Growth during Covid-19

Taking A Moment To Reflect

We have all been hit by the same pandemic, though our Covid-19 journey can vary significantly based on our living circumstances, social support, financial stability, mental and physical health, what country we are in, whether we have children, and whether we are dealing with other life challenges, amongst other factors.

For some of us, the impact of Covid-19 may have been (and may still be) experienced as traumatic. Van der Kolk and Fisler (1995) described a trauma as “an inescapably stressful event that overwhelms people’s existing coping mechanisms”. According to the ‘theory of shattered assumptions’ (Janoff-Bullman, 1992), we go about life with a particular view of how the world works and of our place in it, however, a traumatic event can shatter this.

For some of us, the distress that this causes can lead to the development of Post Traumatic Stress Disorder (though not everyone who experiences a traumatic experience will develop this diagnosis). Research has also illuminated that there can be another side of trauma, which is known as ‘Posttraumatic Growth’.

Posttraumatic growth

The term posttraumatic growth (Tedeschi & Calhoun, 2004) means that even though we may have preferred not to experience a trauma in the first place, we may find that we don’t just cope with the trauma, but actually grow stronger and develop richer life experiences. Although not everyone who goes through trauma, experiences growth, research has shown that for some people posttraumatic growth can show up in 5 core ways as they:

1. Have a greater appreciation of life and what their priorities are

2. Identify new opportunities

3. Develop a greater awareness of their personal strengths

4. Form closer and enriched relationships

5. Experience spiritual renewal and change

Is the concept of post traumatic growth relevant to Covid-19 pandemic?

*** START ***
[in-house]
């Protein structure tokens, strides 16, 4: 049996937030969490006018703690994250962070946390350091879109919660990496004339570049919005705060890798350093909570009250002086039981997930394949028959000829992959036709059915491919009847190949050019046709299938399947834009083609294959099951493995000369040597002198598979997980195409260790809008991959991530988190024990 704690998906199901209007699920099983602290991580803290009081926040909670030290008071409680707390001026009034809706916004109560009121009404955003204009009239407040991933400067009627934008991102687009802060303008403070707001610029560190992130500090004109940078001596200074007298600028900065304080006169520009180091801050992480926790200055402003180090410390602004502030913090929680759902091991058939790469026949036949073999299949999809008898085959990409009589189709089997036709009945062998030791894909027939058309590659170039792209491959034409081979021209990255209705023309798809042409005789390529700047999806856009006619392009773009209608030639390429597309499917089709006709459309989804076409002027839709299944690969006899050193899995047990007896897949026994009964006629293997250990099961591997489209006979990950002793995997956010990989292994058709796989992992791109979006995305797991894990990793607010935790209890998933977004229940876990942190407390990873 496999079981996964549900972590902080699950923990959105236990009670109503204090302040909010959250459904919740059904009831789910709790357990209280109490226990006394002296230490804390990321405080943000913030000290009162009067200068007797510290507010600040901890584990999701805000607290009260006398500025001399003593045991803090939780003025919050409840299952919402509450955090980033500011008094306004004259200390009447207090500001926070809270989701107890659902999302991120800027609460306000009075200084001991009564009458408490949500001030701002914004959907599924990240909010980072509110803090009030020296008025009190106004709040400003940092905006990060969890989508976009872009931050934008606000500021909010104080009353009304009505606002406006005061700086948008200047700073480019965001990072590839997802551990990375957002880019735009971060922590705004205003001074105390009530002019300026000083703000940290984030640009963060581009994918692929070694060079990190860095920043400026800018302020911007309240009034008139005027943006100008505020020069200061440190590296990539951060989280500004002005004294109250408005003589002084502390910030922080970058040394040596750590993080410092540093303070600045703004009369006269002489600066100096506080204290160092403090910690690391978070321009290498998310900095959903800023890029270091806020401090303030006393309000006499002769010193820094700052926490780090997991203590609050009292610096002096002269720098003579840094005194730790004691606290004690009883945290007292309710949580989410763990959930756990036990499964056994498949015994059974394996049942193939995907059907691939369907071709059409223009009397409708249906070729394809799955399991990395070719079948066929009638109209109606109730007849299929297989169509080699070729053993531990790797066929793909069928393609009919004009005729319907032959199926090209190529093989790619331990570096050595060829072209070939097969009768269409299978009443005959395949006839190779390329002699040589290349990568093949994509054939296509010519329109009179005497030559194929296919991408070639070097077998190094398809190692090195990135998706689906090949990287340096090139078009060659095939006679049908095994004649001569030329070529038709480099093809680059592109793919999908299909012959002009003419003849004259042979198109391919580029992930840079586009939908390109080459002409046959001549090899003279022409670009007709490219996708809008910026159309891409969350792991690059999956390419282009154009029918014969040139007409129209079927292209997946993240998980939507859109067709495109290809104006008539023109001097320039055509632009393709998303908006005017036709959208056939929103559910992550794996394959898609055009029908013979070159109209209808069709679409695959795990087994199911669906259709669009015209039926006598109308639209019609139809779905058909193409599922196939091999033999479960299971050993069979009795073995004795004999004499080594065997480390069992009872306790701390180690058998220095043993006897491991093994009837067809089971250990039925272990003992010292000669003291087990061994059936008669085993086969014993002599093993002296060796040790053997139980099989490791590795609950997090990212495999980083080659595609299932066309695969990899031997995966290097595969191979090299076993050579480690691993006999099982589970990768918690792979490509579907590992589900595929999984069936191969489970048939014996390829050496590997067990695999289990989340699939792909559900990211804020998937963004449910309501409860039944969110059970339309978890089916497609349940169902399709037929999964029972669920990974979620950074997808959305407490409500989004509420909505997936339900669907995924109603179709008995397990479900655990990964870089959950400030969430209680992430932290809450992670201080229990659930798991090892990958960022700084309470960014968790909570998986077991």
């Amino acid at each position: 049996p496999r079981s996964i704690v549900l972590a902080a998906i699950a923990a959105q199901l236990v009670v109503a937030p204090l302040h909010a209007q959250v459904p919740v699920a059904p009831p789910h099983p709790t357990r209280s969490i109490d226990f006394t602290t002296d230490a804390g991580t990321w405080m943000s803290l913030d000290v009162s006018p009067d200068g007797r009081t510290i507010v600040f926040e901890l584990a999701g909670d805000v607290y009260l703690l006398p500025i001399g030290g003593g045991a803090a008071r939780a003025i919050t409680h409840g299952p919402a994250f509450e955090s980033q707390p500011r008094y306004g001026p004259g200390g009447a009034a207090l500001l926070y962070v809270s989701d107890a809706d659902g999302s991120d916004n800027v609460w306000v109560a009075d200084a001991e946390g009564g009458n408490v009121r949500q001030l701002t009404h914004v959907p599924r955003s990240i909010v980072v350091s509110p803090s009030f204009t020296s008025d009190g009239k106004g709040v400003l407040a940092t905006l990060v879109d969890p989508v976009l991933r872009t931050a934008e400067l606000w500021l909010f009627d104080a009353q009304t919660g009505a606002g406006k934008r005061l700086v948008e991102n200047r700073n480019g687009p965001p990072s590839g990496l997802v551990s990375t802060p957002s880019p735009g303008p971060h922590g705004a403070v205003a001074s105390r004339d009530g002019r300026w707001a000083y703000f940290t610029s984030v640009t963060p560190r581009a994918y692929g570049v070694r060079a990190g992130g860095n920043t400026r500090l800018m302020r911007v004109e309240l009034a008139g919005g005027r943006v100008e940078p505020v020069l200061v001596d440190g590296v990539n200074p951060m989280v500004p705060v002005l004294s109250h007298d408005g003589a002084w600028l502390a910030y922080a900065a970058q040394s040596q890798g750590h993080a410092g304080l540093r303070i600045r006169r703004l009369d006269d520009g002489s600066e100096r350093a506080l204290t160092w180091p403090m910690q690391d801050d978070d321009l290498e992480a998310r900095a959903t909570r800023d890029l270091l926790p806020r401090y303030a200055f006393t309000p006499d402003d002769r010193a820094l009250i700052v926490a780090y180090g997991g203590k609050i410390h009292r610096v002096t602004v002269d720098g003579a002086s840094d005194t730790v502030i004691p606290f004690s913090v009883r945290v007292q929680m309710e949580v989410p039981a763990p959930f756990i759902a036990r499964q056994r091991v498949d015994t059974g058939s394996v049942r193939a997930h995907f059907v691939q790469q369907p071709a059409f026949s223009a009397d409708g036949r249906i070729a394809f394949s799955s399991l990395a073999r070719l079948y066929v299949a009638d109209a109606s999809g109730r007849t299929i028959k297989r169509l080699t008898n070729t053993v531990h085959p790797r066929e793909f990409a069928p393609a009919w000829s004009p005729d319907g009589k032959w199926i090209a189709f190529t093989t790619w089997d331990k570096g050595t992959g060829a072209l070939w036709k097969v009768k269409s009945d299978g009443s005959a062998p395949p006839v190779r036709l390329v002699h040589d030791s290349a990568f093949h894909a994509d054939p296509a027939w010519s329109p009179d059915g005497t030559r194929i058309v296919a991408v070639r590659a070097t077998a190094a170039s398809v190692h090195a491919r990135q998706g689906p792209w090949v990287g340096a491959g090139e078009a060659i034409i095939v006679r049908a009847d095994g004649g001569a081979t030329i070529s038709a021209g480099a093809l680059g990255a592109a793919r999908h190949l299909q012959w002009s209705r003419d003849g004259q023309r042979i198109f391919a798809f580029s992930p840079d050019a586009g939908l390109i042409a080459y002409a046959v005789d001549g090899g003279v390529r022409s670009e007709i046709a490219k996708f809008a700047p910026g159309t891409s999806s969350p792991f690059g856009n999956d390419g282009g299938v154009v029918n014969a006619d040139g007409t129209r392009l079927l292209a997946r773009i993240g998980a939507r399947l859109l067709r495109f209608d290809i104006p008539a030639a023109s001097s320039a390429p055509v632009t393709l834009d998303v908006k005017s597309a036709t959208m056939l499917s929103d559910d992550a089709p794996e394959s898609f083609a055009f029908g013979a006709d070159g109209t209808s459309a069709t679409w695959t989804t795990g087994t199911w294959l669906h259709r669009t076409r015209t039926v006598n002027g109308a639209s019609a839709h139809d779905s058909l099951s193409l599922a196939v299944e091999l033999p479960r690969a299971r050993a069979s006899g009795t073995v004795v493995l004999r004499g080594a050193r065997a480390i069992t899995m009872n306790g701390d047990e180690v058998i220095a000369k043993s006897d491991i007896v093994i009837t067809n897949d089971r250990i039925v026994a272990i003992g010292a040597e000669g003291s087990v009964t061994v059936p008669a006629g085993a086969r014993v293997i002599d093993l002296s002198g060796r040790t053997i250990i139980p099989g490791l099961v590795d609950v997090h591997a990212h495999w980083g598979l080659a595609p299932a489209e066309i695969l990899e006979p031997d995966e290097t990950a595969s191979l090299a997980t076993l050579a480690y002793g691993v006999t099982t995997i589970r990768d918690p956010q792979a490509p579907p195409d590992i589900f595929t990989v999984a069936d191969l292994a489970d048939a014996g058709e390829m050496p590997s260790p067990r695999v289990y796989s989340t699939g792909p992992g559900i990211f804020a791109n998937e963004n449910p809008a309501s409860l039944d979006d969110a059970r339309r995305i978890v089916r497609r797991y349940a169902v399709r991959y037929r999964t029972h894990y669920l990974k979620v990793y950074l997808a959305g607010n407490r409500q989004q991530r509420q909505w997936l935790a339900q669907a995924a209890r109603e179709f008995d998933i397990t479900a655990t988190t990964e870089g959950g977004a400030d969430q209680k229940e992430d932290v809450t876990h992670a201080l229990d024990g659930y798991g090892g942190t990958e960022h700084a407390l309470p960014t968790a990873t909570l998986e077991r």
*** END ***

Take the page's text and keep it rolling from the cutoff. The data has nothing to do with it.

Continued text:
I definitely think it is worth investigating this through systematic research. In the meantime, it may be helpful to explore growth more broadly no matter how traumatic we experienced Covid-19 to be, by asking:

• What have we discovered?

• What have we learnt?

• What has Covid-19 brought to our attention that we did not realise before?

Growth is not the denial of suffering

This is not an exercise in looking at our lives through rose-tinted glasses to the point that we start denying, ignoring and avoiding the hardships of Covid-19. If we experience growth, it does not mean that we do not suffer. Growth can emerge when we willingly choose to connect and engage with our painful thoughts and feelings rather than avoid them. In this way we can start to understand how our lives have been turned upside down by a traumatic experience and to come to terms with what we have been through.

It is through this process that we can then start to rebuild a new narrative about who we are, about our life, and the world that now includes the experience of living through and of coping with a global pandemic as part of our life story.

Here are some of the reflections I have added to my own story.

• Joining each other in our pain